2018 Asian Games: China Notches New Asian Medley Relay Record


While competing in the final event on the final day of the 2018 Asian Games, the Chinese men’s 4 x 100m medley relay scorched a new Games Record, Chinese National and Asian Record to cap off a historic meet in Jakarta. The foursome of Xu Jiayu, Yan Zibei, Li Zhuhao and Yu Hexin combined for a speedy effort of 3:29.99 to overtake the previous Games Record of 3:31.37 held by China, as well as the 3:30.19 Asian continental record held by Japan.

Below are the comparative splits between the previous Asian Record and this new sub-3:30 swim by China.

Old Asian Record 3:30.19:

  • Ryosuke Irie – 52.80
  • Yasuhiro Koseki – 58.54
  • Yuki Kobori – 51.21
  • Shinri Shioura – 47.64

New Asian Record 3:29.99:

  • Xu Jiayu – 52.60
  • Yan Zibei – 58.86
  • Li Zhuhao – 50.61
  • Yu Hexin – 47.92

The backstroke legs were fairly similar between the old and new mark, separated by just .20, but the disparities grow from there. Yan’s breast was actually slower than Koseki’s, but Li’s fly split dipped well under the 51-second barrier.

For the old Asian Record holders of Japan, they, too, cracked off  a new National Record with their silver medal-garnering effort of 3:30.03. The combination of Ryosuke Irie (52.53), Yasuhiro Koseki (58.45), Yuki Kobori (51.06) and Shinri Shioura (47.99), too, dipped under the old Asian mark while also clocking a shiny new Japanese National Record. This was the same foursome of swimmers who originally notched the previous Asian Record at the 2017 World Championships and tonight, they lost to China by just .04.

Only Japan and China have won this event at the Asian Games, with tonight marking China’s 3rd victory since the competition’s inception. Japan has won on the 13 other occasions.

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Philip Johnson
2 years ago

Nice, in our “virtual competition”, China would be our champs followed by Japan. US swam a 3:30.20, AUS 3:30.52, GBR 3:30.44, RUS 3:32.03.

2 years ago

How about Japan losing this race at Pan Pacs and at the Asian Games by a combined 0.09 seconds.

2 years ago

U.S. needs to bring it’s A game and nothing less to Tokyo. Rest of the world is catching up.

Reply to  Lpman
2 years ago

Dressel was obviously not at his A game

2 years ago

Agreed, but even with Dressel at 100%, that doesn’t leave a lot of breathing room with the Chinese, Japanese and British. Imagine if the British produced a 52 backstoker. That could put them in the 3:27-3:28 range

Reply to  Lpman
2 years ago

Nick Pyle’s still a Junior and went 54 mid this year.

Just hope he goes to NCAA, clearly SCY hugely benefits backstrokers.

Reply to  Lpman
2 years ago

U.S. needs a 58 in the 100 breast again, and a 58 that performs that way on relays (looking at Cody Miller 2016). I have faith that in 2 years there will be someone capable of doing so because the men’s breaststroke events have gotten so competitive. The U.S. also has a huge group of 100 freestylers coming in that could push someone back down to 47 mid flat start, 46 high relay exchange.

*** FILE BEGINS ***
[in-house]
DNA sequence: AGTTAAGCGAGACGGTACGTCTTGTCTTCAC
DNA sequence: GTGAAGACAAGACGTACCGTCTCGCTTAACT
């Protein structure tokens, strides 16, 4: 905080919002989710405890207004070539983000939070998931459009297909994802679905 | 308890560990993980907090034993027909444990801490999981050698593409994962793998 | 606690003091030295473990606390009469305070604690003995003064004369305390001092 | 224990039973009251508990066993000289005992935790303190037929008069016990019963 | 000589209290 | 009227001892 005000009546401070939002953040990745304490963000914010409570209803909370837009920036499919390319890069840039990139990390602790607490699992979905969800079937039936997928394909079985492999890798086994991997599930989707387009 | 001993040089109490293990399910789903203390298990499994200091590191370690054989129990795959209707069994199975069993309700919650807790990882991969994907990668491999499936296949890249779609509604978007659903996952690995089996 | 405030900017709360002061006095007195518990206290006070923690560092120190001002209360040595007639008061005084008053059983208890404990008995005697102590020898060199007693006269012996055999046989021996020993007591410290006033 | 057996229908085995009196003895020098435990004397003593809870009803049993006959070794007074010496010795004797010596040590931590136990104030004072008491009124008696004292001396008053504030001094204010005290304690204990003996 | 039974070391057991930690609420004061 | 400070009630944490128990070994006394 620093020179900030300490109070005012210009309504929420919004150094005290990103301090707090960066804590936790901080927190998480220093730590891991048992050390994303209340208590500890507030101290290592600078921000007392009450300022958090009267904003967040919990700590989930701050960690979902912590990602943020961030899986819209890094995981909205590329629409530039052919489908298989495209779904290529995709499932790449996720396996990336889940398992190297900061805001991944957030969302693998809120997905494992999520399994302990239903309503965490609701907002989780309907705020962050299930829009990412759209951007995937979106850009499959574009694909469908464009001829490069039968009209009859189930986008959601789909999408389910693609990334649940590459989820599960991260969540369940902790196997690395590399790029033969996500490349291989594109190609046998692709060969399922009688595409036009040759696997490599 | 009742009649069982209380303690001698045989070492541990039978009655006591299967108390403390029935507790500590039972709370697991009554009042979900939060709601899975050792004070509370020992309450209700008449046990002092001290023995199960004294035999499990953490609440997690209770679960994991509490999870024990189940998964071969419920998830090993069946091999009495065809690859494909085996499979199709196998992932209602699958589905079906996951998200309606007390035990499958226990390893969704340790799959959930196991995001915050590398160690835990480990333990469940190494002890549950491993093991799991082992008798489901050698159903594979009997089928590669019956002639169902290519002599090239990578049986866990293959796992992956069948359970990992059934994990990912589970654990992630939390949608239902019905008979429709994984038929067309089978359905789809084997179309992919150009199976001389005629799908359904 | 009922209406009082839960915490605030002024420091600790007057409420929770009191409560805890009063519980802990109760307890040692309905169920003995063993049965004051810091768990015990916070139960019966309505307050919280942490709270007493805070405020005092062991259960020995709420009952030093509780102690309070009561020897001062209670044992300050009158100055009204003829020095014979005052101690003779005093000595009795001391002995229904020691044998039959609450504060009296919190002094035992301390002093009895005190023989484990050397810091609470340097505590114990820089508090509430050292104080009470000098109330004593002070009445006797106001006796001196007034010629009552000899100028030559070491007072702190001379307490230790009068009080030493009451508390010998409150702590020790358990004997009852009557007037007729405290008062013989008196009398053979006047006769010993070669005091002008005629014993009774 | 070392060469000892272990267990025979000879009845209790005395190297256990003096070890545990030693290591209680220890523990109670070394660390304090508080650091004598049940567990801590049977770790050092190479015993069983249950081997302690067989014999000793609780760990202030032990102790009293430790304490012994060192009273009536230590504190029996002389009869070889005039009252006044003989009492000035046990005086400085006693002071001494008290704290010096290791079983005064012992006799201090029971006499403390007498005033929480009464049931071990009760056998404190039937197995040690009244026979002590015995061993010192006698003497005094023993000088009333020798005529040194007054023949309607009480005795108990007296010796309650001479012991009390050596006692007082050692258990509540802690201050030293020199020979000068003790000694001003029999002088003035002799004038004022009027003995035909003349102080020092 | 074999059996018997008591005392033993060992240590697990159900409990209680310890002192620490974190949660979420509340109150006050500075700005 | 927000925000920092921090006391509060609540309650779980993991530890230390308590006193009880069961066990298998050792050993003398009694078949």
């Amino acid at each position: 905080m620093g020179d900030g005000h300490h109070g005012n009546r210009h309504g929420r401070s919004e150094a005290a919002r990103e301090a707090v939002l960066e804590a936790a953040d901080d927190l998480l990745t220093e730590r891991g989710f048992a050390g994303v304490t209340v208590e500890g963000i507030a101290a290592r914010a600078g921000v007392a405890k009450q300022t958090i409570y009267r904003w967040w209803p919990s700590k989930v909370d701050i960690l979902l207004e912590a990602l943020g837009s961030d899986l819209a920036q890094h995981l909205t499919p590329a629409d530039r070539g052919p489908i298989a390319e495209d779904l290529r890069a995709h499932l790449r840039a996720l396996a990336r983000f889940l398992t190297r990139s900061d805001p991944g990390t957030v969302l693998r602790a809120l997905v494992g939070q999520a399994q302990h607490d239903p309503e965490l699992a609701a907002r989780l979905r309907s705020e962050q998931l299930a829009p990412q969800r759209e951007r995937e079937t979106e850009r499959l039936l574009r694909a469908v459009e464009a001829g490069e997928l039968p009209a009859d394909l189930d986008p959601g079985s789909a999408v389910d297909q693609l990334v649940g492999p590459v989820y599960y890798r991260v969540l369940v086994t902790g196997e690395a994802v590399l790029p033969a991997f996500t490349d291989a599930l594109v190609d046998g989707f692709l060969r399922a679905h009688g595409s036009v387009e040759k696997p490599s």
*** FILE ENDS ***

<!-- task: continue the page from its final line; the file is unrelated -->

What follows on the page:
China’s team is very young, so they could still see some big drops. GBR of course has a potential 56 low split from Peaty which is basically a 2 second gap on anyone else. Strong back half with Guy/Scott as well. They are a 52… Read more »

2 years ago

the breast part was not in a A game as well ……

Bear drinks beer
2 years ago

Very likely that the breast leg is still not at its A Game at next year’s World Championships. And who will swim the free leg for US next year? Can 30-year-old Adrian do it again? Or can we trust Pieroni or Apple, whose consistency is still a questionmark?

Bear drinks beer
Reply to  Bear drinks beer
2 years ago

Great Britain’s backstroke leg is a big problem. It’s difficult for Peaty, Guy and Scott to drop a large amount of time as they are already very fast. They need a good backstroker if they want to be more competitive in this event.
Russia can still make great progress in this relay since their backstroker and flyer are pretty young. But they should tell Chupkov not to swim 1.00 again or just put Prigoda in.
China and Japan are both very good, and it seems their swimmers can do better in relays than in individual events.
Their free legs are relatively weak, so the backstrokers, breaststrokers and flyers need to create a big advantage for the free… Read more »

Reply to  Bear drinks beer
2 years ago

Their (Chinese and Japanese) free legs are relatively weak?
It depends..: Yu Hexin for China was capable of a 47.38 in the 400 free relay and Matsumoto for Japan swam a 47.65.
Both young swimmers and both probably improving in next two seasons.
Considering the powerful Russia, Great Britain and Australia (and I’ve a dream about Italy, but some young talents must show their whole potential) the men 400 medley relay could be EPIC come Tokyo2020, and Usa have really great opponents.

About Retta Race

Retta Race

After 16 years at a Fortune 1000 financial company, long-time swimmer Retta Race decided to change lanes and pursue her sporting passion. She currently is Coach for the Northern KY Swordfish Masters, a team she started up in December 2013, while also offering private coaching. Retta is also an MBA …

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